Play Live Radio
Next Up:
0:00 0:00
Available On Air Stations

Sunday Puzzle: Easter Ladder

Sunday Puzzle
Sunday Puzzle

On-air challenge:Today I've brought a word ladder with sort of an Easter egg theme. The object is to convert CHICK to HATCH, changing one letter at a time, making a new word each step of the way. I'll give you clues for the steps. You tell me the words.

Starting with CHICK, change one letter in it to make ...
1. The sound of a camera. Then change one letter in that to make ...
2. A timepiece [etc.]
3. Unit of a city street
4. Opposite of white
5. Devoid of writing or marks
6. Long, flat piece of lumber
7. Carpenter's tool
8. Locale
9. Informal word of parting
10. A juicy fruit
11. Locale for a summer getaway
12. Seat for a pianist
13. Group, as of flowers
14. Drink served in a big bowl
15. Tiny amount, as of salt
16. Throw
17. What a pirate might have over one eye
18. What chicks do

Last week's challenge: This challenge comes from listener Bruce Campbell of Kansas City, Mo. Think of a well-known U.S. city. Its population is over a quarter of a million. Phonetically, the first syllable of the city's name plus the first syllable of the name of its state will sound like a well-known brand name. What is it?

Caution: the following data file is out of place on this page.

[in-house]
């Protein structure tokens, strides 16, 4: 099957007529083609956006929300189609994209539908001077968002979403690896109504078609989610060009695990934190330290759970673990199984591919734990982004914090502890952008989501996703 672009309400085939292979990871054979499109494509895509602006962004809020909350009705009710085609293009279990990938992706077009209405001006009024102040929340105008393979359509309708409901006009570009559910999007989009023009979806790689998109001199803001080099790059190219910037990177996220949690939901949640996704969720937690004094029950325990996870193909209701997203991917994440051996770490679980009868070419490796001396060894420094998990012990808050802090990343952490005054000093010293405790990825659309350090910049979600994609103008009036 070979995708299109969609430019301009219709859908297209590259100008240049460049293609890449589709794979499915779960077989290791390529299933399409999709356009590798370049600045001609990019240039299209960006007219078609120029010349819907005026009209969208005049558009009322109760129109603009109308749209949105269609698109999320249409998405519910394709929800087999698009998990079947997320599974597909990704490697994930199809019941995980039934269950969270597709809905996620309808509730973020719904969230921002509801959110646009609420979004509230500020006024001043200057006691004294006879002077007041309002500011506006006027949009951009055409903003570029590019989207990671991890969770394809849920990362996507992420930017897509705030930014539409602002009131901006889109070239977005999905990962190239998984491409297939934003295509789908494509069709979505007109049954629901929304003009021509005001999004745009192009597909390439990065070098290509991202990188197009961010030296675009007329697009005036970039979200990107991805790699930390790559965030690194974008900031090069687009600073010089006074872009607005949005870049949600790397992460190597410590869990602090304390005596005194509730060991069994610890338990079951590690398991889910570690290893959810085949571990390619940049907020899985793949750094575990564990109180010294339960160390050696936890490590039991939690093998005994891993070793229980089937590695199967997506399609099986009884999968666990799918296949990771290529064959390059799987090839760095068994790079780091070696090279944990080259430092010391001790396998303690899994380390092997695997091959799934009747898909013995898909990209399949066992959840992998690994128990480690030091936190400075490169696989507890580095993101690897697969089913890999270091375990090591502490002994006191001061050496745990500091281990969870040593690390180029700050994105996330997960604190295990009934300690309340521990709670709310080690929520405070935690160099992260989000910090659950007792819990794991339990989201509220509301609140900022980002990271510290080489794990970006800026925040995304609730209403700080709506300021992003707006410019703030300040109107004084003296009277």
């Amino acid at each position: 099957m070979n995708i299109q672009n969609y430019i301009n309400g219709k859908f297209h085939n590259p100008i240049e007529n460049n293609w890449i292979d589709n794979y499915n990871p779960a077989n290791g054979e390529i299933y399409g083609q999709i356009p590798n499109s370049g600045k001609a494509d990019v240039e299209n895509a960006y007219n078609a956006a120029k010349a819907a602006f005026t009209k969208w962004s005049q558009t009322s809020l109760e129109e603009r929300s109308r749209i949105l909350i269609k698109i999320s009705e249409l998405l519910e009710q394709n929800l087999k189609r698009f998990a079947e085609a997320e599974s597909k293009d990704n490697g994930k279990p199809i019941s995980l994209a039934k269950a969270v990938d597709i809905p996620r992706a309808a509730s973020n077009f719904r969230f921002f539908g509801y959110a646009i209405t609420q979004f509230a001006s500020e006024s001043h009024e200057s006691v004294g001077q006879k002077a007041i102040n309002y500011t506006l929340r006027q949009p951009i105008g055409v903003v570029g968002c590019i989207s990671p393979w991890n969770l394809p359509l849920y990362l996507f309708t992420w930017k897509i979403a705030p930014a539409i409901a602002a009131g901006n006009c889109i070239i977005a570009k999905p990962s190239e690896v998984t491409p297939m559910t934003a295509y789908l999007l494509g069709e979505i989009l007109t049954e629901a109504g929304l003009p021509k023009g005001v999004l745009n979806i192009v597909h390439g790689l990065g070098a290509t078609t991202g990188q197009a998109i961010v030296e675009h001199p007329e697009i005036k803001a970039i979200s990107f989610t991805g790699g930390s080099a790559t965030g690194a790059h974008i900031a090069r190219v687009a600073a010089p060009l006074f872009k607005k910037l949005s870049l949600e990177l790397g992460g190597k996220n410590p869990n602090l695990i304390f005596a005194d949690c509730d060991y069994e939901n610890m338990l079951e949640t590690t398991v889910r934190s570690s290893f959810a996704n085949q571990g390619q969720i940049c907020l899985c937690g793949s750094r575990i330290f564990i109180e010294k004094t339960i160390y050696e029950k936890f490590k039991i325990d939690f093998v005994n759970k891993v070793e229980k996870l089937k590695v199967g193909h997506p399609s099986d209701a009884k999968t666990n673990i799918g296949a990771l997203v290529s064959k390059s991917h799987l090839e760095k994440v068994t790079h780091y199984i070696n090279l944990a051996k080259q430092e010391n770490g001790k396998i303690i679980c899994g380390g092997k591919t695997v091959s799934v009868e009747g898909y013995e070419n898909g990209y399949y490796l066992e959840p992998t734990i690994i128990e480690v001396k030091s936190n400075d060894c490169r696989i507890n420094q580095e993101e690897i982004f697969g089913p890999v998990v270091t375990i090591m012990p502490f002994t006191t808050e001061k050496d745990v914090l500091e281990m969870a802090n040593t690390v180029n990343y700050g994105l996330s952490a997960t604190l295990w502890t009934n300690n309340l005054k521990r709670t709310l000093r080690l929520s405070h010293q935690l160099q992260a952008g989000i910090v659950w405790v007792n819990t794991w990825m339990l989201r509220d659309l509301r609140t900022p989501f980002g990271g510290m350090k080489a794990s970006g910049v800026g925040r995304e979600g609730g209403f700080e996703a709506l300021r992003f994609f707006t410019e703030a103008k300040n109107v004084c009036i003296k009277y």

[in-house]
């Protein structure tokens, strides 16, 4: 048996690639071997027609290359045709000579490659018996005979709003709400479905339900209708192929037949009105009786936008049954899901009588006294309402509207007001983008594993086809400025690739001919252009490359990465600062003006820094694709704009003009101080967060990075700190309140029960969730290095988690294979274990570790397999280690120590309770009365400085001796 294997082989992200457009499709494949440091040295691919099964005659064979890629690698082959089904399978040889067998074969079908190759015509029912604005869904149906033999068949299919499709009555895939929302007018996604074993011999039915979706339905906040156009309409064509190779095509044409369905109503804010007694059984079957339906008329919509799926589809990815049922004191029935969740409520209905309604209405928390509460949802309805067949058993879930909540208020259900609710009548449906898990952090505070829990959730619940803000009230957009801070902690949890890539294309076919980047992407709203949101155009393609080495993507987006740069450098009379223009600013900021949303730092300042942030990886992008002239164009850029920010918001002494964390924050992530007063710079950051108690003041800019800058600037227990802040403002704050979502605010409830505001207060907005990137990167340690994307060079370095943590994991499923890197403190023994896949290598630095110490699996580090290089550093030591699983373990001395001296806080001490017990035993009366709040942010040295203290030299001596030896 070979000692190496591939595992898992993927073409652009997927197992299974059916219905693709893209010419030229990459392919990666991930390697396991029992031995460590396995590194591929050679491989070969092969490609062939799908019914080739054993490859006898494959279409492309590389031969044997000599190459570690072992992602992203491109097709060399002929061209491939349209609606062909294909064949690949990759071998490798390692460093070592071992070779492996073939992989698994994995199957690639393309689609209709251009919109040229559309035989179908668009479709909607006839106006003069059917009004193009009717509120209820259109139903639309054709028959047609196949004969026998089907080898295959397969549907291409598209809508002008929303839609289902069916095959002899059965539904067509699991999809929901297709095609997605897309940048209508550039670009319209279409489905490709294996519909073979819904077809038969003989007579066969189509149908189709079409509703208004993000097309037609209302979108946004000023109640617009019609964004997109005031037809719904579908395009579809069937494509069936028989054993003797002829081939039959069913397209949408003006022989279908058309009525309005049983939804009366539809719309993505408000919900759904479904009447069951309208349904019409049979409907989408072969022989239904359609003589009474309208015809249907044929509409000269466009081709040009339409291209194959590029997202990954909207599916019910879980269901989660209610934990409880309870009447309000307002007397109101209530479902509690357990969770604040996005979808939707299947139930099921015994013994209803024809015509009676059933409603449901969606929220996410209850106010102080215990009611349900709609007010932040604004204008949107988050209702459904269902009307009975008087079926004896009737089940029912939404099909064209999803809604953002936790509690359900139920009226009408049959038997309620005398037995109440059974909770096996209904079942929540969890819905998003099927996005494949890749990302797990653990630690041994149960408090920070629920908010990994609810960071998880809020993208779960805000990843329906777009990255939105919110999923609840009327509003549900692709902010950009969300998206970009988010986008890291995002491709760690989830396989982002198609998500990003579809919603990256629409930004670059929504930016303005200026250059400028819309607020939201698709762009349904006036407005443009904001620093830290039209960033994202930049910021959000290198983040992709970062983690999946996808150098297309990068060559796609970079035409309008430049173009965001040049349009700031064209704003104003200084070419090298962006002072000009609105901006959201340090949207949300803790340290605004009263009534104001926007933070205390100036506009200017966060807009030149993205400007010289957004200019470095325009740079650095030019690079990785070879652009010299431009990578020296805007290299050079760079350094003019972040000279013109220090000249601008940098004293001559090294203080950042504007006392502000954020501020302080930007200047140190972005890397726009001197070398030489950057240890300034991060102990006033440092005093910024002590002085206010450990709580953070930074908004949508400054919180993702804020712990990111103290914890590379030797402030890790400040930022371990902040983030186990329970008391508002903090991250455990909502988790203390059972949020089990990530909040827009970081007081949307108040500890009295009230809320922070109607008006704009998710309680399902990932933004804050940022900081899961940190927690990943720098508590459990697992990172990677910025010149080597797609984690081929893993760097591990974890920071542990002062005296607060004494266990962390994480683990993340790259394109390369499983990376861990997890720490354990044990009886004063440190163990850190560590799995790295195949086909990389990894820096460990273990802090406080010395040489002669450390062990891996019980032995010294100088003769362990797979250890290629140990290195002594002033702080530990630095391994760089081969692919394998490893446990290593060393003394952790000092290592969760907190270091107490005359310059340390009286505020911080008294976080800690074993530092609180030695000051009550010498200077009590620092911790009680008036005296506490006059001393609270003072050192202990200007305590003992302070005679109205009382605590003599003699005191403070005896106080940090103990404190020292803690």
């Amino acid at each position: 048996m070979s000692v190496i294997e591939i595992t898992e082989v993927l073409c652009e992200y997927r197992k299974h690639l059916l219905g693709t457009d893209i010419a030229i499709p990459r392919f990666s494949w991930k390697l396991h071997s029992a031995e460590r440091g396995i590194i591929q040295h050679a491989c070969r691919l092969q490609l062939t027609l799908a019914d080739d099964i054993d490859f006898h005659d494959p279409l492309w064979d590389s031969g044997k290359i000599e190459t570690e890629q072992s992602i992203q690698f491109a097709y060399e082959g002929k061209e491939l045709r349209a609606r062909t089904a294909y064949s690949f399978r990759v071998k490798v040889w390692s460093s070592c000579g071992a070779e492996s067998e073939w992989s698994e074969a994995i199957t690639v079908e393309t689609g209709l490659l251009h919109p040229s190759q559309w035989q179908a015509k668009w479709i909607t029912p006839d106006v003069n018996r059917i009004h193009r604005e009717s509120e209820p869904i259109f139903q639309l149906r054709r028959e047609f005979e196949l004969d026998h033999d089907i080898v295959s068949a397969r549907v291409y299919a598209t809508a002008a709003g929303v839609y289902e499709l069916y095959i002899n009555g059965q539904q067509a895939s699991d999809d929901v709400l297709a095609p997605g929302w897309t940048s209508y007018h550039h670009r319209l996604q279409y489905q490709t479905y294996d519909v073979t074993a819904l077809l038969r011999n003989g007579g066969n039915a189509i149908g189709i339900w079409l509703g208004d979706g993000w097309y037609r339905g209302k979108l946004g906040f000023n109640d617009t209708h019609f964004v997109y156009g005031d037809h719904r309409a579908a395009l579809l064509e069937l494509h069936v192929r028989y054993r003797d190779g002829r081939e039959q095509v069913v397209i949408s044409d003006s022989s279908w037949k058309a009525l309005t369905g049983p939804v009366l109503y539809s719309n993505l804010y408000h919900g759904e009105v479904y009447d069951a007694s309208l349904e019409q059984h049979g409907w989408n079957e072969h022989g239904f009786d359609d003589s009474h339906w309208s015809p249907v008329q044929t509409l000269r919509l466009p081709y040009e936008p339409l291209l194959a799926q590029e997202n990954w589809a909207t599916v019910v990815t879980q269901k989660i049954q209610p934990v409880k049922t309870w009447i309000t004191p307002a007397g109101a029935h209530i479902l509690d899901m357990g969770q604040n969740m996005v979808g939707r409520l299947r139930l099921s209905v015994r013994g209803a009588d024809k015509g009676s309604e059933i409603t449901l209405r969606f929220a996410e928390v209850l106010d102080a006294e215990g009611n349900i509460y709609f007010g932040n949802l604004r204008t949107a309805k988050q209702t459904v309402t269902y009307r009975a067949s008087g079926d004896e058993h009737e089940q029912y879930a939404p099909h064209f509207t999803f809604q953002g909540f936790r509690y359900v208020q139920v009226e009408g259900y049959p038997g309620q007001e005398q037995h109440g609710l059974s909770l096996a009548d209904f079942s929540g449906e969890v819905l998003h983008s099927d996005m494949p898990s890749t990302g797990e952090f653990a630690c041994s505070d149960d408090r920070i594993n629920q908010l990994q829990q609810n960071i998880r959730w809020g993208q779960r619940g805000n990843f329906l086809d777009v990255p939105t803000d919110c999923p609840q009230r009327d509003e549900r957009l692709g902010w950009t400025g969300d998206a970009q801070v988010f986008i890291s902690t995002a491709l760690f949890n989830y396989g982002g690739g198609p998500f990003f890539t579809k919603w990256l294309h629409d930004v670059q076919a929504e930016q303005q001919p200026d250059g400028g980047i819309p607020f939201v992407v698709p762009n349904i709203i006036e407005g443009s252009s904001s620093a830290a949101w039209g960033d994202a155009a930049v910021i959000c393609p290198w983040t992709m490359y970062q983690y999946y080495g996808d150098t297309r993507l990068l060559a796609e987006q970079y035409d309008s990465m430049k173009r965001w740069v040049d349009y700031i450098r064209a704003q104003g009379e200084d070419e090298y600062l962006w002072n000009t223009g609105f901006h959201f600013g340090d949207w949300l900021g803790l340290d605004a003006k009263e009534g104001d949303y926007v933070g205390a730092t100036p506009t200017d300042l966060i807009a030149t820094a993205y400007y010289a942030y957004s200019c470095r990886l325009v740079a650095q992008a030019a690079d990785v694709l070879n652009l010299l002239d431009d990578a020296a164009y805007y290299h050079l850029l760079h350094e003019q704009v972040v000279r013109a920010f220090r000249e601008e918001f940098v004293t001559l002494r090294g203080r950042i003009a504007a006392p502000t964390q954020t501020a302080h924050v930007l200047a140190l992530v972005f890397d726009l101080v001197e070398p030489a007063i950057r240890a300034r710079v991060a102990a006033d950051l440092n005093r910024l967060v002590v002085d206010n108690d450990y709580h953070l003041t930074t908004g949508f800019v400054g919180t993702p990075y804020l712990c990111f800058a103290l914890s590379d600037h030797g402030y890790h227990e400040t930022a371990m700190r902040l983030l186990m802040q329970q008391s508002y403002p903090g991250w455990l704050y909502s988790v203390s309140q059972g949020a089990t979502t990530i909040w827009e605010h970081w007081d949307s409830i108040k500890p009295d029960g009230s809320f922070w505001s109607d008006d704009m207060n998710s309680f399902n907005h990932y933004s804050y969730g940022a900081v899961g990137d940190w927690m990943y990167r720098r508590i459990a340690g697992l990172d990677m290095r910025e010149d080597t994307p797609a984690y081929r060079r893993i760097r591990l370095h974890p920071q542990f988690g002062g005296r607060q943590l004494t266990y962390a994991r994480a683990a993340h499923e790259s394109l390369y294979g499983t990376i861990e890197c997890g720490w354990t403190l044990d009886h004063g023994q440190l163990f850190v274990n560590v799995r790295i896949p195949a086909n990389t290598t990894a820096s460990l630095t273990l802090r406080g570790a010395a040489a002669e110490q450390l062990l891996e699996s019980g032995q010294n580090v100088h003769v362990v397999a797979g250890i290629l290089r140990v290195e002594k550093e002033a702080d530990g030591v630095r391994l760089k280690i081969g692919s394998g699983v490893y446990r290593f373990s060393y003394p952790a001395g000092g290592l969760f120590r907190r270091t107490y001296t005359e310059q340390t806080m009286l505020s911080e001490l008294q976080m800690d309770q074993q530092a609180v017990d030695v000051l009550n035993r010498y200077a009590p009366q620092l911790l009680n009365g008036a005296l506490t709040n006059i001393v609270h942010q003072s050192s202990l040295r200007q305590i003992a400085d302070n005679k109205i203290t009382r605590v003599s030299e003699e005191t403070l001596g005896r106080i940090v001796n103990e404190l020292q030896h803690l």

Challenge Answer: Plano, Texas --> Playtex

Winner: Keith Nathan of Bozeman, Montana

This week's challenge: The challenge is to create the shortest possible word ladder connecting LARGE to SMALL, changing one letter at a time, making a common, uncapitalized word each step of the way. Here's the tricky part: Plurals and verbs formed by adding -s are not allowed.

Submit Your Answer

If you know the answer to next week's challenge, submit it here. Listeners who submit correct answers win a chance to play the on-air puzzle. Important: Include a phone number where we can reach you by Thursday, April 16, at 3 p.m. ET.

Copyright 2020 NPR. To see more, visit

NPR's Puzzlemaster Will Shortz has appeared on Weekend Edition Sunday since the program's start in 1987. He's also the crossword editor of The New York Times, the former editor of Games magazine, and the founder and director of the American Crossword Puzzle Tournament (since 1978).
KUER is listener-supported public radio. Support this work by making a donation today.